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Children with autism more likely to have severe gastrointestinal problems

Children with autism are more likely to have severe constipation, diarrhea and underwear staining, according to a report published recently in the Journal of Autism and Developmental Disorders.

Kids with autism more likely to have GI problems
Cartera Media

Using data from the Autism Speaks Autism Treatment Network, researchers analyzed the relationship between gastrointestinal problems with measures of rigid-compulsive behavior in children aged 2 to 17 years old.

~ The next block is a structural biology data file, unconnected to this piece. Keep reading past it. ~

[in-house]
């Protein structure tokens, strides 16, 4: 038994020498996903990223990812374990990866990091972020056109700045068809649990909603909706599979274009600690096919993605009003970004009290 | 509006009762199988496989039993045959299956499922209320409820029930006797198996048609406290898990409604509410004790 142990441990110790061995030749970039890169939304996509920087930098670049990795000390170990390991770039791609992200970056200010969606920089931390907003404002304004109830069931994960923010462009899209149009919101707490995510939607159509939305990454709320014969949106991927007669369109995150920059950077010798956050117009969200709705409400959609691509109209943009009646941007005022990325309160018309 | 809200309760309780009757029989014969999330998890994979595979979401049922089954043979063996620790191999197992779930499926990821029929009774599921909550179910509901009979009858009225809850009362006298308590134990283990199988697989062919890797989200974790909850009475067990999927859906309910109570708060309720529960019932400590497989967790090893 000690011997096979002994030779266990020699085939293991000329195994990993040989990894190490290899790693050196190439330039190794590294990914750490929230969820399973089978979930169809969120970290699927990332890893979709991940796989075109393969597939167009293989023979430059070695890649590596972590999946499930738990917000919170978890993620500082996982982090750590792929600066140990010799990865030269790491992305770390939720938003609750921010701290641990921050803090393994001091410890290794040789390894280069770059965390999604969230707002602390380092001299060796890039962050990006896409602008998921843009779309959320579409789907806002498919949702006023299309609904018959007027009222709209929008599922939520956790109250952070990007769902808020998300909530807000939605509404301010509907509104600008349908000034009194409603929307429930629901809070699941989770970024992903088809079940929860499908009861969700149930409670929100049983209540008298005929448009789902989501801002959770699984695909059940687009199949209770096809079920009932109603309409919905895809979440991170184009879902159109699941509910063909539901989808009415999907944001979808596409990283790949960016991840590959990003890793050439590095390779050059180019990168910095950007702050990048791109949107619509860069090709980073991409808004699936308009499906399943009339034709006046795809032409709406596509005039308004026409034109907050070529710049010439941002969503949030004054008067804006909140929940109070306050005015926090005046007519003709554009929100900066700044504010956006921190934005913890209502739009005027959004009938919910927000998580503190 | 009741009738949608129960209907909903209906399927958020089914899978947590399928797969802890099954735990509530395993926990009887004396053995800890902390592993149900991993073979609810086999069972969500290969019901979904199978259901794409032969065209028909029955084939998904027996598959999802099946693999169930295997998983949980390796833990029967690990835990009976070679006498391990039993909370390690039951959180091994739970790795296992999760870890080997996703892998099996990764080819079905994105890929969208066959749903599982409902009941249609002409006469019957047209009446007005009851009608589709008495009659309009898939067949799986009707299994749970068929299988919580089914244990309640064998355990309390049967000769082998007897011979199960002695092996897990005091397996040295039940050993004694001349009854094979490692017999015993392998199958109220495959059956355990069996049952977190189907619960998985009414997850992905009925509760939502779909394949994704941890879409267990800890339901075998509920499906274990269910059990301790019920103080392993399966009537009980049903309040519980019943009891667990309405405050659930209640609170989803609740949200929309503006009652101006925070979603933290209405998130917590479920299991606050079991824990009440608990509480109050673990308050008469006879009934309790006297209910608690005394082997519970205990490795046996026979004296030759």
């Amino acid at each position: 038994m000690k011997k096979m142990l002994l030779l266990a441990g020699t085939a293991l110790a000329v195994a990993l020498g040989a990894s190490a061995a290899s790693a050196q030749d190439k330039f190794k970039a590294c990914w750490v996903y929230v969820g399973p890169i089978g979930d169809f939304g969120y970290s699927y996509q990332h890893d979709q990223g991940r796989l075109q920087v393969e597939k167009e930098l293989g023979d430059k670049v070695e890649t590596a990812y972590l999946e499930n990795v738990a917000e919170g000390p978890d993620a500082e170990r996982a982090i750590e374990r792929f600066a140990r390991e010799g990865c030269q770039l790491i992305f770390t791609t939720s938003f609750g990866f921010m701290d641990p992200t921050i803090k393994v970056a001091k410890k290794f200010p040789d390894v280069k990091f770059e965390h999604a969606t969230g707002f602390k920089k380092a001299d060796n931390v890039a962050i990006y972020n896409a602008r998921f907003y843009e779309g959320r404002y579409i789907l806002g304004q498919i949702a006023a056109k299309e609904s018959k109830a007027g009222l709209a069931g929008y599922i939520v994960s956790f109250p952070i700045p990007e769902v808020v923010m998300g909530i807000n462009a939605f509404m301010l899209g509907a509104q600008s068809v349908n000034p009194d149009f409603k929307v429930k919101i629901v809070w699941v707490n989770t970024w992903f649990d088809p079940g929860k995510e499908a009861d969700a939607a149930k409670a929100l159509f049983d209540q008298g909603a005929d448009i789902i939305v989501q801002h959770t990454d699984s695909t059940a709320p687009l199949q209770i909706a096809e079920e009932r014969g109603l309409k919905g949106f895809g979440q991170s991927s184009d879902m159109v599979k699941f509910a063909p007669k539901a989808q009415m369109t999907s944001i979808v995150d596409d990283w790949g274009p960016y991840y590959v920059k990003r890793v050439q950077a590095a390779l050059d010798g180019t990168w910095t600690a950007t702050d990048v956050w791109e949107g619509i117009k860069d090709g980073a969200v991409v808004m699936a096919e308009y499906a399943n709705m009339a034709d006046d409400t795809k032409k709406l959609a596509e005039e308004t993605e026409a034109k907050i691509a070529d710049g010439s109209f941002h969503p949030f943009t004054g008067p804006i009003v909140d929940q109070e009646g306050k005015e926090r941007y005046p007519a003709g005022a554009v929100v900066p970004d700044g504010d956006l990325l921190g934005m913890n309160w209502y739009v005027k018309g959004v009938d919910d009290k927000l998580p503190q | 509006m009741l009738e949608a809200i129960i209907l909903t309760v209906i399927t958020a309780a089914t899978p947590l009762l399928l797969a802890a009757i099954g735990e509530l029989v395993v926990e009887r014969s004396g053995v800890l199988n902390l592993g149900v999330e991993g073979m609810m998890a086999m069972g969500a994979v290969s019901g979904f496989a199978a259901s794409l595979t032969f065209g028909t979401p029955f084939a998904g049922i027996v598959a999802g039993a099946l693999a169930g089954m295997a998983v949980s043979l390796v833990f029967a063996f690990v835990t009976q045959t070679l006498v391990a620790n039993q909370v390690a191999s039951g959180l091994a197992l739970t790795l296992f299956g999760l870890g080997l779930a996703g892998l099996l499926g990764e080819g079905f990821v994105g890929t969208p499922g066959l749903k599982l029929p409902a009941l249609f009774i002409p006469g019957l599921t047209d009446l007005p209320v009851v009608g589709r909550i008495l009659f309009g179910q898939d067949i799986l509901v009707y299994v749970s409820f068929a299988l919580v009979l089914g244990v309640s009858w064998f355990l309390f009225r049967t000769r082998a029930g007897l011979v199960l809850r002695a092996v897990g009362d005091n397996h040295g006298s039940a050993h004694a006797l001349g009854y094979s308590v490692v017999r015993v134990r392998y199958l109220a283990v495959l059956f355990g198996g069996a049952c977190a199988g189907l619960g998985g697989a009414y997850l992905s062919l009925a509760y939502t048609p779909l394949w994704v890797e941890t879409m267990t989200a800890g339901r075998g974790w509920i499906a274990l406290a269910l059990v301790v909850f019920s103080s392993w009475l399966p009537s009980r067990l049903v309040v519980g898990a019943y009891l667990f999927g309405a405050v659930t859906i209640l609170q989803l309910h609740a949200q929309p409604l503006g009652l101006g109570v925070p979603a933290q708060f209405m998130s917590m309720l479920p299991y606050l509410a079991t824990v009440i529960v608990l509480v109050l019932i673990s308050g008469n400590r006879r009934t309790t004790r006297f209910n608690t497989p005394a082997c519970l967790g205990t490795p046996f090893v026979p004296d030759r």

They discovered that four of five key measures of rigid-compulsive behavior had a strong link to constipation and diarrhea/underwear staining.

However, despite finding an association between rigid-compulsive behaviors and gastrointestinal problems, how they are are linked to autism is not fully known.

Nevertheless, the association could lead to a common biological pathway, which affects both the brain and the gut, with researchers currently looking at the connection between serotonin levels and gastrointestinal symptoms in children with autism spectrum disorder (ASD).